The sudden explosion of activity in this formerly godforsaken swamp hamlet attracted people from all over the region. By 1939, the population had risen from 500 to 9,000. Tresigallo was beginning to look like a city.
It was around this time that Mussolini started to become suspicious as to what his Minister of Agriculture was up to. He dispatched a spy to Tresigallo who reported back that Rossoni appeared to be secretly constructing a city. Summoned to Rome, Rossoni convinced the prime minister that he was building a fascist utopia whose model could be replicated, cookie-cutter, across Italy. Mussolini reluctantly allowed him to continue, but the outbreak of World War II ultimately put an end to the project.
Following the Nazi takeover of northern Italy in 1943, Rossoni fled to Canada. He returned to Italy after the war, settling in Rome, and only making fleeting visits to his hometown. But the locals—who by then had morphed from fascists into communists—still held him in high regard. When he died in 1965, his funeral was held in Tresigallo, and his grandiose tomb was erected in the center of the city’s cemetery.
But by then, the city was in decline. Much of its industry closed down by the 1970s and the population dropped to around 3,000. But in the 1990s, the city began to be rediscovered by architects, engineers, and historians, who were astonished by this obscure urban masterpiece in the swamplands of northeast Italy.
“Tresigallo has the largest collection of Fascist-era buildings of any settlement in Italy,” says Brugnatti. “Houses, industry, public services, sport, culture…all this was built in secret over a two-year period.”
But there was the question of what to do with this inheritance. The factories were never going to reopen, so Brugnatti and other locals began holding public assemblies on the future of the town. They wanted people to recognize the transcendent beauty of the architecture while also reclaiming the town from its fascist past.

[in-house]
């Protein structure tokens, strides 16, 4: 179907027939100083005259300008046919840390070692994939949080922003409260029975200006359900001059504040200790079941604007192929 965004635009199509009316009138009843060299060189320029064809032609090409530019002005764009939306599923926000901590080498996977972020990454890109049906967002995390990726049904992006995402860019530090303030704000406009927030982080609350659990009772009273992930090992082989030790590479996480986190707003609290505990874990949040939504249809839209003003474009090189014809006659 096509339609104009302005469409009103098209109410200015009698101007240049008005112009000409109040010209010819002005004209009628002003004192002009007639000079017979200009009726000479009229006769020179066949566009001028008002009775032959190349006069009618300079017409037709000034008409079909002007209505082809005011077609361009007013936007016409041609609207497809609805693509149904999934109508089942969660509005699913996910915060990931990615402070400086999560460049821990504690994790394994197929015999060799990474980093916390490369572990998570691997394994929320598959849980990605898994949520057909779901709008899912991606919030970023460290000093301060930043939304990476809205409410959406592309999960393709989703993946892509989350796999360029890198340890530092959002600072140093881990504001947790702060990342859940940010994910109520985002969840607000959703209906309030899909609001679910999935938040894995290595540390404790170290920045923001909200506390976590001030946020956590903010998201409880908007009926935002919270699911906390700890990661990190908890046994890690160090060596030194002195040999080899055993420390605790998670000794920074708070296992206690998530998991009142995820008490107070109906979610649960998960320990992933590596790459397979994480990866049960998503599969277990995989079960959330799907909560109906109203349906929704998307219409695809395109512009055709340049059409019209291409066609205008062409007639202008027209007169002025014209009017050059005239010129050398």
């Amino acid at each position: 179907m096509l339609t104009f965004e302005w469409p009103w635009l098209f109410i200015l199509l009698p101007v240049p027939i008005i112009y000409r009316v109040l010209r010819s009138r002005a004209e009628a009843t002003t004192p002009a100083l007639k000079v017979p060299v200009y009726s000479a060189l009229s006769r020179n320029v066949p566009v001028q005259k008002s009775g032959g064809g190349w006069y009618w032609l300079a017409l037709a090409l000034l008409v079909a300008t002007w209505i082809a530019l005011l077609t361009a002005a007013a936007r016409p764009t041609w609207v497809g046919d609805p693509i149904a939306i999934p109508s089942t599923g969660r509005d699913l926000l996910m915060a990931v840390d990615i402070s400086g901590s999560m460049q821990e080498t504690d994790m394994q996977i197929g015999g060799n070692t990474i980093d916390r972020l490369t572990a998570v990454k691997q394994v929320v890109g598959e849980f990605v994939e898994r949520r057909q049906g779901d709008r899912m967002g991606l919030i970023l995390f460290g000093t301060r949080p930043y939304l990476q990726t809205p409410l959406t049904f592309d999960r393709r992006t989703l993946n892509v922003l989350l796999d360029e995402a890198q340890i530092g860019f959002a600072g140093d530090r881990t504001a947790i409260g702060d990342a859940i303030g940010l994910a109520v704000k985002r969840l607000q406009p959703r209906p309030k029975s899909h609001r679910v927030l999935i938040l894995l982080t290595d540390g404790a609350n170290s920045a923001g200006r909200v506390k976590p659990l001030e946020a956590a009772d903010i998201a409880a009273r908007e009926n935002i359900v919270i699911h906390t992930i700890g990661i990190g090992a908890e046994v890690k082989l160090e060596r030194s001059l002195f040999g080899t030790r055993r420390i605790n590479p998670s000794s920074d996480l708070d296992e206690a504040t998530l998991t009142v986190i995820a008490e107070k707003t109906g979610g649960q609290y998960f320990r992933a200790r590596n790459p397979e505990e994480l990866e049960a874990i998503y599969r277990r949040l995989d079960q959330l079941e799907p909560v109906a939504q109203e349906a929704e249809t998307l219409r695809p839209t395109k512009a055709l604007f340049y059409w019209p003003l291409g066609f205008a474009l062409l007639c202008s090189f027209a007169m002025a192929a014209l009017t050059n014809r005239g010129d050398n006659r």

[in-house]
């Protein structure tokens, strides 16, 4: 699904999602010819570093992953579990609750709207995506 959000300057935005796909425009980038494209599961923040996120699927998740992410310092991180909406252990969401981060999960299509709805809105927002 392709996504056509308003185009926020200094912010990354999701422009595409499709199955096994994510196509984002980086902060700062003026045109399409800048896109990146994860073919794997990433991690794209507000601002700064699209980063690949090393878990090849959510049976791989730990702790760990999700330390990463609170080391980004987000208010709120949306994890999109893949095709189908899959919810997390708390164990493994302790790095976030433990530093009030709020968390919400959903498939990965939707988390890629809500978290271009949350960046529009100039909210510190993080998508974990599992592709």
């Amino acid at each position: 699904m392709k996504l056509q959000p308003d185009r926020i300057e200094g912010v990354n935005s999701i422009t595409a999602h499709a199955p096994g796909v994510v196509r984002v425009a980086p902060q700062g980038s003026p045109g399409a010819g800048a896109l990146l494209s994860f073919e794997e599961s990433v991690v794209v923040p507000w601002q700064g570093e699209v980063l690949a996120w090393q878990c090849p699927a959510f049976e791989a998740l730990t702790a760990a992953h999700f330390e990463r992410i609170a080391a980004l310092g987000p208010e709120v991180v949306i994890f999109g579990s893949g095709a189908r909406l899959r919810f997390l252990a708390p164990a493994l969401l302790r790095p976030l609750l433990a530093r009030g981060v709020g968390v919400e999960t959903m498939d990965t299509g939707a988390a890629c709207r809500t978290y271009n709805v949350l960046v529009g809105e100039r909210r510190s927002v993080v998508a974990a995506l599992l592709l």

One example was the gym, which had been run by the Gioventù Italiana del Littorio, the youth wing of the Fascist Party. “It was essentially a place where boys would work out while being bombarded with Fascist propaganda,” says Brugnatti. “After a public discussion, it was decided to transform it into the Casa della Cultura, which functions both as a library and a cultural center for talks, conferences, film screenings, exhibitions, and art shows. Thus, a space intended for indoctrination was transformed into a space intended for expression.”
Energized with a newfound pride for their town, local associations started springing up, themed around sport, food, theater, concerts, cinema, and many others. Brugnatti’s association, Torri di Marmo, focuses on cultural and touristic marketing for Tresigallo.
“Our plan for Tresigallo is to build an economy based on architectural and educational tourism,” says Brugnatti. “We want to promote the beauty of our town and welcome visitors keen on learning about our history, our present and our architectural and cultural assets.”
In 2003, the Region of Emilia-Romagna established Tresigallo as a “City of Art,” and in 2015, it joined ATRIUM, a pan-European association of towns constructed under totalitarian regimes. Restoration works continue and artists have been commissioned to add their own touches to the city. Its Instagram-friendly architecture makes it popular for tourists and businesses alike; Ducati recently did a photoshoot there. The town, it seems, might have a future after all.
This dissonant heritage is what makes Tresigallo so interesting – and challenging. A utopia built by a rogue Fascist, adorned with metaphysical architecture, both conservative and transformative in its vision, ruined by deindustrialization, burdened by stigma, and ultimately born again from its ashes.